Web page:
We are ignored and suddenly MC marches out for a beer break. (It’s 10 a.m.) I follow, as I hate this grim place, an insult to humanity. You can tell the rich from the poor by posture alone. Superior Court runs on inferior time, a broken system. As soon as you step into the place, your punishment begins, guilty or not. Good riddance.
We now head for the hotel (check-in at 11a.m.) but MC demands a beer stop on the way. He is good at spotting cops between covert sips and has probably peed on every tree in New Haven. He sits on a filthy curb while I stand baking in the sun.
We get to the hotel and as I’m about to hand Victor a generous tip, his boss comes out and says no room at the inn.
After much cursing outdoors, MC changes into his clean, new outfit al fresco. I notice he’s missing half of his toes (frostbite). We then adjourn to Box 63 to feed MC a beer and a burger. On to my High Street barber again for a shave and a haircut instead of the more desired shower. My barber calls us a cab on his cell and we’re off to East Haven to the health clinic.
We get there slightly early and wait 40 minutes for an MD, who gives us 10. He is nice but obviously not well versed on homeless reality ... yet. MC is pretty viable but is diagnosed with a couple of serious problems that are easier to treat if you have a place to live or get a hospital stay.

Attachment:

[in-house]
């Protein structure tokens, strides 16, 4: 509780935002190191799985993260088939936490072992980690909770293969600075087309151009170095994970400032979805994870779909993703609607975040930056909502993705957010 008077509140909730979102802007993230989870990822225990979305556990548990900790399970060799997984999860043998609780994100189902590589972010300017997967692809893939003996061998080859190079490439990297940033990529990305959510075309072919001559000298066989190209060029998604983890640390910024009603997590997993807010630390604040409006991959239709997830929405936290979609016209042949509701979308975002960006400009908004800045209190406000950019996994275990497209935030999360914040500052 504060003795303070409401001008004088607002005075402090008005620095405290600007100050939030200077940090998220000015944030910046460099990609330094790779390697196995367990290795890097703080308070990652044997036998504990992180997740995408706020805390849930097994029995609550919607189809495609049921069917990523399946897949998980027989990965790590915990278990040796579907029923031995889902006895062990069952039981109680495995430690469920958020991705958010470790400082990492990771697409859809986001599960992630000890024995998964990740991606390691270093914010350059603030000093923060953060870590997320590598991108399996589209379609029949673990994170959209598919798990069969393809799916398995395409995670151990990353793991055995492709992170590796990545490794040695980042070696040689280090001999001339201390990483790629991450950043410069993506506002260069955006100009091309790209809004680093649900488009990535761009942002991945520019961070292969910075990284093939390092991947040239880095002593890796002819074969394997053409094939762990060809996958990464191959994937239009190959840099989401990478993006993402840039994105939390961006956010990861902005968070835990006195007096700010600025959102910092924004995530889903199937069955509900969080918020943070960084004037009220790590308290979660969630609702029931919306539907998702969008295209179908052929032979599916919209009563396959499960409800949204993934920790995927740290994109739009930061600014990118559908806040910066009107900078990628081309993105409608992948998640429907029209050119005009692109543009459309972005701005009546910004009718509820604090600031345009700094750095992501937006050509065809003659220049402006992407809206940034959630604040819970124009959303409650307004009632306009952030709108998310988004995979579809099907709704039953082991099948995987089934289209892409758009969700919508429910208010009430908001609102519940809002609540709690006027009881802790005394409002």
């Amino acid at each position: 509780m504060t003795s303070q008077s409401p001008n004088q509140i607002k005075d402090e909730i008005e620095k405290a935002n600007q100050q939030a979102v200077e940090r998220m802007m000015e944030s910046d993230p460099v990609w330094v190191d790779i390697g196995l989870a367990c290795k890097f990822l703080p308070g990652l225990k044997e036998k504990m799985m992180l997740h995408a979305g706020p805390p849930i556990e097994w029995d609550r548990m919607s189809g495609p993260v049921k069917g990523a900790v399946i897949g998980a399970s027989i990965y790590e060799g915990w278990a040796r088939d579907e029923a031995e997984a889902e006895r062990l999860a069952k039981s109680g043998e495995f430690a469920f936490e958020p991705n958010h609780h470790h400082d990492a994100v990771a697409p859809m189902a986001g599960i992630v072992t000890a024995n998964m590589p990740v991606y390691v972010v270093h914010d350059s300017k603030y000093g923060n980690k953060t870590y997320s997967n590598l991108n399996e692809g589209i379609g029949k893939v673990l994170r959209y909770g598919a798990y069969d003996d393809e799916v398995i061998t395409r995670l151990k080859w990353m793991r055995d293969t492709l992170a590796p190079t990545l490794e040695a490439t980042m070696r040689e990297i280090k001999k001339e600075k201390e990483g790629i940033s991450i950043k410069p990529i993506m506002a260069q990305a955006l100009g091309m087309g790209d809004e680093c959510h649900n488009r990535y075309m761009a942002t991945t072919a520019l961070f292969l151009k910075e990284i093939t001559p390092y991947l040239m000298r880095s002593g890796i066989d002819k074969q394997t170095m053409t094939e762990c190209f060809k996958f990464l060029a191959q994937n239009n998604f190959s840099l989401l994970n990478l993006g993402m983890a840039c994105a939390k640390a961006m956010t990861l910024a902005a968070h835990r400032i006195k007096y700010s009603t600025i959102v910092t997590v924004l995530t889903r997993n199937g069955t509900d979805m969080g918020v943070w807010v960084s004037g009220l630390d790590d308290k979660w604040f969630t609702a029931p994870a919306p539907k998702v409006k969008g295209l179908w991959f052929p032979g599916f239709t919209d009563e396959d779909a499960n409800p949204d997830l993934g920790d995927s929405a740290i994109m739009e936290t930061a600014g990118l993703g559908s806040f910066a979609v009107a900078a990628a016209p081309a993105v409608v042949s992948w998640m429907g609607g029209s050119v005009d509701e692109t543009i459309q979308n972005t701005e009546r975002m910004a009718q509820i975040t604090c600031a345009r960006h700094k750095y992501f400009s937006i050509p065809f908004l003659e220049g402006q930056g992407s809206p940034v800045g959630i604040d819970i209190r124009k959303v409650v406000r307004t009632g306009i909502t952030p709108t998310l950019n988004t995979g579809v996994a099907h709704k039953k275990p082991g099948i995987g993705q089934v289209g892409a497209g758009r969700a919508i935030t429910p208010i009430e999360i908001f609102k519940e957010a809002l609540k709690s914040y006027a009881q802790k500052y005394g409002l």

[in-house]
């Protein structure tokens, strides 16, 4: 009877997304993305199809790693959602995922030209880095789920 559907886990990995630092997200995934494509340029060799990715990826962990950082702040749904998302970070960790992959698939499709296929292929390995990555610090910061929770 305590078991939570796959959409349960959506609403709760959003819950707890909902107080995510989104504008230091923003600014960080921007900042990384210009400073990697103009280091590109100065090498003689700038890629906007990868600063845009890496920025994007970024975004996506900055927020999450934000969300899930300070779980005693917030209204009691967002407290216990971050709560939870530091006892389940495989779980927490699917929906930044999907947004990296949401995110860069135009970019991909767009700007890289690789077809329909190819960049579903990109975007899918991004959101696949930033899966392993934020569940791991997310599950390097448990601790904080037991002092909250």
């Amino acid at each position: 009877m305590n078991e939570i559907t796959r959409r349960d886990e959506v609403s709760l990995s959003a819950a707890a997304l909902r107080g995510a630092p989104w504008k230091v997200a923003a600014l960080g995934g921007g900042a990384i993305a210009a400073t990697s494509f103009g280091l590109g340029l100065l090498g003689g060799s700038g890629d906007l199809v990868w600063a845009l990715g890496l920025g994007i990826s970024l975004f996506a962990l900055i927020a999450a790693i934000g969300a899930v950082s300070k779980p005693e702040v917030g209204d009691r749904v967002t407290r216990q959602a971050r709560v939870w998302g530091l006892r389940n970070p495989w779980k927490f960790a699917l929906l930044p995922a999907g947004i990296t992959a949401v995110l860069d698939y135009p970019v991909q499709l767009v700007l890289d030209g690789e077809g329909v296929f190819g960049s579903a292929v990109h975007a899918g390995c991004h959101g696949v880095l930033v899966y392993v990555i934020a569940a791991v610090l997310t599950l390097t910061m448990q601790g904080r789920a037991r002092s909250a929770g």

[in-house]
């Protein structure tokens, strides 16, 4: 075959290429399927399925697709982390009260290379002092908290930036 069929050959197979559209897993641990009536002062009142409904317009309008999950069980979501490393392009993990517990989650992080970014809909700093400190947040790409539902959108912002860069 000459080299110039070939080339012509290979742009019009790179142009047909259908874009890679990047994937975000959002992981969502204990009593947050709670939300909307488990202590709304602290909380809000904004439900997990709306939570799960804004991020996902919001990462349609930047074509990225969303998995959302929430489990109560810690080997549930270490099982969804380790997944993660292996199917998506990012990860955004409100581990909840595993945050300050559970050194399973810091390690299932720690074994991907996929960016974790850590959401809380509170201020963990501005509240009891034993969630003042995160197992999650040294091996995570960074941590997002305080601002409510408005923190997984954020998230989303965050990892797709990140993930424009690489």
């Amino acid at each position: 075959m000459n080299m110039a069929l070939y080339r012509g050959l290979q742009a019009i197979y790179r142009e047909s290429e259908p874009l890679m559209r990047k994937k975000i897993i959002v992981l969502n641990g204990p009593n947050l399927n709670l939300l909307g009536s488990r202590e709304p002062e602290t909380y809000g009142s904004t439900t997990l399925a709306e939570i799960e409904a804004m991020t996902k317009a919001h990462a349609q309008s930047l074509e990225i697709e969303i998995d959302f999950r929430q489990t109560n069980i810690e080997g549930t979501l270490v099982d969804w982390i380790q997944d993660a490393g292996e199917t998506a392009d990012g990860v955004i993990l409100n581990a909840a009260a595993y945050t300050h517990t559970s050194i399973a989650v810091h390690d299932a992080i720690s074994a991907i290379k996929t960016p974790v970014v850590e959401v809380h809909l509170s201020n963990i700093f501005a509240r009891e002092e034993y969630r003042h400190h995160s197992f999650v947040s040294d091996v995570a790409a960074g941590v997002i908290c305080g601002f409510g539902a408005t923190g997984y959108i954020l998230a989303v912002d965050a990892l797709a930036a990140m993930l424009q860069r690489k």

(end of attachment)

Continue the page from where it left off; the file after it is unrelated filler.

My blood pressure doubles in horror as I listen to the doctor’s pronouncements. One “problem” is extremely contagious and if untreated can lead to death. (I googled.) I ask for the ” works” from the blood lab as I wonder if there will be any other surprises. I am distressed and concerned.
After another endless cab wait, we return to New Haven. I am a wreck but MC is mellow and on his way to Hollywood Liquors, open 24/7 practically. I get home, strip at the door, and run to the shower.
Day 11— Another Valium moment ... I take MC to the closest dentist, at Chapel and Orange Street, without an appointment, for an emergency extraction. I am trying to avoid cabs. Ten minutes and $325 later, problem solved.
With prescriptions in hand, we head for CVS on Church and Chapel. I have to pay full price because his drug coverage is “questionable.” They suggest I get an insurance number for this (which I eventually do the following week after much ado). His itch cream, very pricy, is still pending, but his mouth feels better. The cream treatment requires a shower. which so far is a moot point for MC.